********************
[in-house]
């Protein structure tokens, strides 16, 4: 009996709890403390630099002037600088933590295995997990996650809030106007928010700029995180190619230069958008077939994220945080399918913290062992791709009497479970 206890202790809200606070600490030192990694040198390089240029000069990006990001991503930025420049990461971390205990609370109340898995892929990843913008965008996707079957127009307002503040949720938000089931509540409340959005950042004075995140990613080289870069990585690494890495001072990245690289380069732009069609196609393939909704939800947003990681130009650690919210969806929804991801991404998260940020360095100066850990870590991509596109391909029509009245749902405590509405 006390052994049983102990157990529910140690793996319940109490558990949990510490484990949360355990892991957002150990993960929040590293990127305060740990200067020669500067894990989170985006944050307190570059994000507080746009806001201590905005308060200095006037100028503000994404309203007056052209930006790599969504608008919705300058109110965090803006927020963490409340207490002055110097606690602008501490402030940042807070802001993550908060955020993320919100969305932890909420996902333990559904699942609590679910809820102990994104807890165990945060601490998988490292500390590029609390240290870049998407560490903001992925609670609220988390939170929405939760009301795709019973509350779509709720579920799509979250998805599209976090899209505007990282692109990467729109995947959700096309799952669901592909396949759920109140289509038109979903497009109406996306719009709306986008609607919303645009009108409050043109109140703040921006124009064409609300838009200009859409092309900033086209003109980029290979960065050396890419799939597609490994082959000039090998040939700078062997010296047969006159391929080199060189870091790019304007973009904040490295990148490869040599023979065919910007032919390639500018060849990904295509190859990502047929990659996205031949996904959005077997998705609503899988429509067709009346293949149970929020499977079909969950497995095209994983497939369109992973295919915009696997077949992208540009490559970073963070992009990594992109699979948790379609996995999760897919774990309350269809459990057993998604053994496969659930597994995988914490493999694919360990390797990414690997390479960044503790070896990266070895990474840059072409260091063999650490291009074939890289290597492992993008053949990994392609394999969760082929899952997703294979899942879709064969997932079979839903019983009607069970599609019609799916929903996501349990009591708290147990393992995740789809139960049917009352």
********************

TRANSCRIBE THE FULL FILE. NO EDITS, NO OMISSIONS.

[in-house]
């Protein structure tokens, strides 16, 4: 009996709890403390630099002037600088933590295995997990996650809030106007928010700029995180190619230069958008077939994220945080399918913290062992791709009497479970 206890202790809200606070600490030192990694040198390089240029000069990006990001991503930025420049990461971390205990609370109340898995892929990843913008965008996707079957127009307002503040949720938000089931509540409340959005950042004075995140990613080289870069990585690494890495001072990245690289380069732009069609196609393939909704939800947003990681130009650690919210969806929804991801991404998260940020360095100066850990870590991509596109391909029509009245749902405590509405 006390052994049983102990157990529910140690793996319940109490558990949990510490484990949360355990892991957002150990993960929040590293990127305060740990200067020669500067894990989170985006944050307190570059994000507080746009806001201590905005308060200095006037100028503000994404309203007056052209930006790599969504608008919705300058109110965090803006927020963490409340207490002055110097606690602008501490402030940042807070802001993550908060955020993320919100969305932890909420996902333990559904699942609590679910809820102990994104807890165990945060601490998988490292500390590029609390240290870049998407560490903001992925609670609220988390939170929405939760009301795709019973509350779509709720579920799509979250998805599209976090899209505007990282692109990467729109995947959700096309799952669901592909396949759920109140289509038109979903497009109406996306719009709306986008609607919303645009009108409050043109109140703040921006124009064409609300838009200009859409092309900033086209003109980029290979960065050396890419799939597609490994082959000039090998040939700078062997010296047969006159391929080199060189870091790019304007973009904040490295990148490869040599023979065919910007032919390639500018060849990904295509190859990502047929990659996205031949996904959005077997998705609503899988429509067709009346293949149970929020499977079909969950497995095209994983497939369109992973295919915009696997077949992208540009490559970073963070992009990594992109699979948790379609996995999760897919774990309350269809459990057993998604053994496969659930597994995988914490493999694919360990390797990414690997390479960044503790070896990266070895990474840059072409260091063999650490291009074939890289290597492992993008053949990994392609394999969760082929899952997703294979899942879709064969997932079979839903019983009607069970599609019609799916929903996501349990009591708290147990393992995740789809139960049917009352």